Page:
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Tue, 14 Jul 2020
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UK police arrest Gary Glitter

Gary Glitter
© Associated Press/Alastair Grant
In this Jan, 11, 2000 file photo, British performer Gary Glitter, during a press conference in London. Police investigating the sex abuse scandal surrounding late BBC children's television host Jimmy Savile have arrested pop star Gary Glitter in connection with the case, British media said Sunday, Oct. 28, 2012.
London - Police investigating child sex abuse allegations against the late BBC television host Jimmy Savile arrested former glam rock star and convicted sex offender Gary Glitter on Sunday, British media reported, raising further questions about whether Savile was at the center of a broader pedophile ring.

Police would not directly identify the suspect arrested Sunday, but media including the BBC and Press Association reported he was the 68-year-old Glitter.

The musician, whose real name is Paul Gadd, made it big with the crowd-pleasing hit "Rock & Roll (Part 2)," a mostly instrumental anthem that has been a staple at American sporting events, thanks to its catchy "hey" chorus. But he fell into disgrace after being convicted on child abuse charges in Vietnam.

Sunday's arrest was the first in a widening scandal over Savile's alleged sex crimes. Hundreds of potential victims have come forward since police began the investigation into sex abuse allegations against Savile, a much-loved children's TV presenter and disc jockey who died at the age of 84 last year.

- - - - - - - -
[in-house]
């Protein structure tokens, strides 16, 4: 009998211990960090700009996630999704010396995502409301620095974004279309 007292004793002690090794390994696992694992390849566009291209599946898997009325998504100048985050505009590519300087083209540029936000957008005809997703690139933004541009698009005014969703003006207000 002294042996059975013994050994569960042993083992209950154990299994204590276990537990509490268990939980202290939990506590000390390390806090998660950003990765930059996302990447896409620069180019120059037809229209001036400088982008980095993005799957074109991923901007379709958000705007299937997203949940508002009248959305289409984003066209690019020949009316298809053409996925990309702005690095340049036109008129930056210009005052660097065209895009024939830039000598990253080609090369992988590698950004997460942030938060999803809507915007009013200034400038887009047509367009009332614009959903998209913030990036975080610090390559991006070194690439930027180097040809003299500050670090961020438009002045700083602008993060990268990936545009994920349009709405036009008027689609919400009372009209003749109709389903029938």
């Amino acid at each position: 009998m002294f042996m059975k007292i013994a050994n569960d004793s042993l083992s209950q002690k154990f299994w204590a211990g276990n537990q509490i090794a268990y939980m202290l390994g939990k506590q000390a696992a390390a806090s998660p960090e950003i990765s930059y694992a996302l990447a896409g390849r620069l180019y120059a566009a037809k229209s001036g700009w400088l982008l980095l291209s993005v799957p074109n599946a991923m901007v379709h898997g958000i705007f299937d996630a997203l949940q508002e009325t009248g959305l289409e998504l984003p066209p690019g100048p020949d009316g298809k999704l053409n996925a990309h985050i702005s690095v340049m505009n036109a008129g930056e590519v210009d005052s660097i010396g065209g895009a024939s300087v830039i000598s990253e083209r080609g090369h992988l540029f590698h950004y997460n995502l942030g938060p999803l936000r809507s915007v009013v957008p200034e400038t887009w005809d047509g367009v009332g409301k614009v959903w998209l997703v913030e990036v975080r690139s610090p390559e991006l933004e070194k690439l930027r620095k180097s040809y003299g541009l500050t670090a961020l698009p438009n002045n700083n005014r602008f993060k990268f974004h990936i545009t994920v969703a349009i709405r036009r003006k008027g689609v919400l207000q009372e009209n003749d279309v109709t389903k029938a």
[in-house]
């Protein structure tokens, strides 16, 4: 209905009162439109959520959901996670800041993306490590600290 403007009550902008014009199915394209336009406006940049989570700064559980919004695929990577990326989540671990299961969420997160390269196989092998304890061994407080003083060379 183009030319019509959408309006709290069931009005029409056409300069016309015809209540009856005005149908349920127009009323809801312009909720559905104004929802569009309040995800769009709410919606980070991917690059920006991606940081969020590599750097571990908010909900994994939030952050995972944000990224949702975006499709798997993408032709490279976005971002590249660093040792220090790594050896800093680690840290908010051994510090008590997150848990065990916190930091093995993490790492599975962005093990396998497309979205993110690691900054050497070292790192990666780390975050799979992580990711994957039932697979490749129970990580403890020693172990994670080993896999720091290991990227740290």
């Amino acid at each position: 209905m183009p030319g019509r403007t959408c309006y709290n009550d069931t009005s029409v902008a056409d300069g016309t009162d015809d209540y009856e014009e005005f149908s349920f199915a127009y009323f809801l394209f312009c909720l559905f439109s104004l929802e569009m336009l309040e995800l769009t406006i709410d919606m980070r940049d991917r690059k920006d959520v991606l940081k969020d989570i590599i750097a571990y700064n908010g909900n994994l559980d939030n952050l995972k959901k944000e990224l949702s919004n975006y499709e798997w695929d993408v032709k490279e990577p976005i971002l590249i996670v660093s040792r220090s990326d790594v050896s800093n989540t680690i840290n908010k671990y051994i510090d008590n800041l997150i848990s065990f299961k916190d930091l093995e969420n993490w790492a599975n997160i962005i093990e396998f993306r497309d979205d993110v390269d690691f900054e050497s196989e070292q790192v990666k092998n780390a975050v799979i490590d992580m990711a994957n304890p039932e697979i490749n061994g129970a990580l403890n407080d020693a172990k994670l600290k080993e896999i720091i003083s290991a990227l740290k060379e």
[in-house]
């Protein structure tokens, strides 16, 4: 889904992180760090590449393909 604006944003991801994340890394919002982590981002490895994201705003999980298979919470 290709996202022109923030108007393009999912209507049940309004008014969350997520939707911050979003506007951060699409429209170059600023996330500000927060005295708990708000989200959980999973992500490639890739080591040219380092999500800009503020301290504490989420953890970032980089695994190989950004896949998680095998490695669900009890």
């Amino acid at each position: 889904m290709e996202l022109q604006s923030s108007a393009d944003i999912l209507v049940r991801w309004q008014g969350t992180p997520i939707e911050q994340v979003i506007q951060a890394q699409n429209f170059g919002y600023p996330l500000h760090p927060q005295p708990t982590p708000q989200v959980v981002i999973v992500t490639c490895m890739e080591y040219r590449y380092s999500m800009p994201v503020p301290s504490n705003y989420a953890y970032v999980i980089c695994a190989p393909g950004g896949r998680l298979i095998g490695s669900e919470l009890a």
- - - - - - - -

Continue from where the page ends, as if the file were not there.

Most have alleged abuse by Savile, but some said they were abused by Savile and others. Most claimed they were assaulted in their early teens.

The scandal has raised questions about whether the BBC, the publicly funded and trusted broadcaster, had ignored crimes it suspected over several decades. Its executives have apologized and vowed to uncover the true scale of the alleged abuse.

Eggs Fried

"No Monti Day": Tens of thousands protest against austerity in Rome

Tens of thousands of people marched through Rome in a "No Monti Day" on Saturday, some throwing eggs and spraying graffiti to protest against austerity measures introduced by Italian Prime Minister Mario Monti's government.


Anti-austerity protesters urge Spain government to resign in Madrid rally

Spain protests

"If you want to win... fight without rest."
Thousands of anti-austerity demonstrators marched in the Spanish capital Saturday calling for the conservative government to resign because of its severe budget cuts.

"They don't represent us", "More education fewer police", demonstrators shouted as dozens of police vehicles followed the march to near the parliament building which was cordoned off.

A large banner read "No to the debt budget".

Demonstrators held a minute's silence, sitting down and holding their arms up in the air before they shouted "resign" with their fists clenched.

Arrow Down

Pageant parents exhibit signs of princess by proxy

Beauty Pageants
© Jaimie Duplass / Shutterstock
Although Honey Boo Boo has captured the imagination of the American audience with her boisterous personality, she isn't the only little girl on the beauty pageant circuit. Thousands of children compete each year, and a new study published in the Journal of the American Academy of Child and Adolescent Psychiatry takes a critical look at these pageants.

Martina M. Cartwright, adjunct professor at the University of Arizona and a registered dietitian, suggests that these high-glitz child pageants are often more about the parents and their needs and have little to do with the children at all. The study also suggests that participating in these events can actually be harmful to children's health and self-esteem.